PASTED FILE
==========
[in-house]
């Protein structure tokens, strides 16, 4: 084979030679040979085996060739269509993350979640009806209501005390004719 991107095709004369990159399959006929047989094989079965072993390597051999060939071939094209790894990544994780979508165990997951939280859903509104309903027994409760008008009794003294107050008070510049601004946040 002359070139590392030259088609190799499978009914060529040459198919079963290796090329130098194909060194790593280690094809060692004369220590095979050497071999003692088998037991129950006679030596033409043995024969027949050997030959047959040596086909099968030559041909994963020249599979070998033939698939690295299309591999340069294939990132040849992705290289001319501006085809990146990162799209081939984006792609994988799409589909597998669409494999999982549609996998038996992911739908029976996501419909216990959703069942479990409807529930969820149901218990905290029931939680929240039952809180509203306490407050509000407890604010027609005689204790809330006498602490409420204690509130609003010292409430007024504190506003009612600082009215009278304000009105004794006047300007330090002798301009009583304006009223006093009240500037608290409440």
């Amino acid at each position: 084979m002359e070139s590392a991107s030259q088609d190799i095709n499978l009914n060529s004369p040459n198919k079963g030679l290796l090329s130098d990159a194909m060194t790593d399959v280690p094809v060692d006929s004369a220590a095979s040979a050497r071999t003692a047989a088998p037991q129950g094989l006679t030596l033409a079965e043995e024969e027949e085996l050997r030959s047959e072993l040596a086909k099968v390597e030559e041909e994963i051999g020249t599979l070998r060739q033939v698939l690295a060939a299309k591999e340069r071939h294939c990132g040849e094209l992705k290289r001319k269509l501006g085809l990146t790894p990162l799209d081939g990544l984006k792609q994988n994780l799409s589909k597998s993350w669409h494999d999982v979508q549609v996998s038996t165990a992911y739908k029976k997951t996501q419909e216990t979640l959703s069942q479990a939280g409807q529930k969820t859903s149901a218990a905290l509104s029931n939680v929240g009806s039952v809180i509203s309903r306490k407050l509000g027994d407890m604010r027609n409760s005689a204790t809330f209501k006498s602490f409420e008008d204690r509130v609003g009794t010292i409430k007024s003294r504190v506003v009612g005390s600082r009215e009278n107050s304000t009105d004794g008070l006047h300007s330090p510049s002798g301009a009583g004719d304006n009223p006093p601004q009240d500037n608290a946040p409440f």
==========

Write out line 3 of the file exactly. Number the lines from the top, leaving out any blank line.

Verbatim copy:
């Amino acid at each position: 084979m002359e070139s590392a991107s030259q088609d190799i095709n499978l009914n060529s004369p040459n198919k079963g030679l290796l090329s130098d990159a194909m060194t790593d399959v280690p094809v060692d006929s004369a220590a095979s040979a050497r071999t003692a047989a088998p037991q129950g094989l006679t030596l033409a079965e043995e024969e027949e085996l050997r030959s047959e072993l040596a086909k099968v390597e030559e041909e994963i051999g020249t599979l070998r060739q033939v698939l690295a060939a299309k591999e340069r071939h294939c990132g040849e094209l992705k290289r001319k269509l501006g085809l990146t790894p990162l799209d081939g990544l984006k792609q994988n994780l799409s589909k597998s993350w669409h494999d999982v979508q549609v996998s038996t165990a992911y739908k029976k997951t996501q419909e216990t979640l959703s069942q479990a939280g409807q529930k969820t859903s149901a218990a905290l509104s029931n939680v929240g009806s039952v809180i509203s309903r306490k407050l509000g027994d407890m604010r027609n409760s005689a204790t809330f209501k006498s602490f409420e008008d204690r509130v609003g009794t010292i409430k007024s003294r504190v506003v009612g005390s600082r009215e009278n107050s304000t009105d004794g008070l006047h300007s330090p510049s002798g301009a009583g004719d304006n009223p006093p601004q009240d500037n608290a946040p409440f």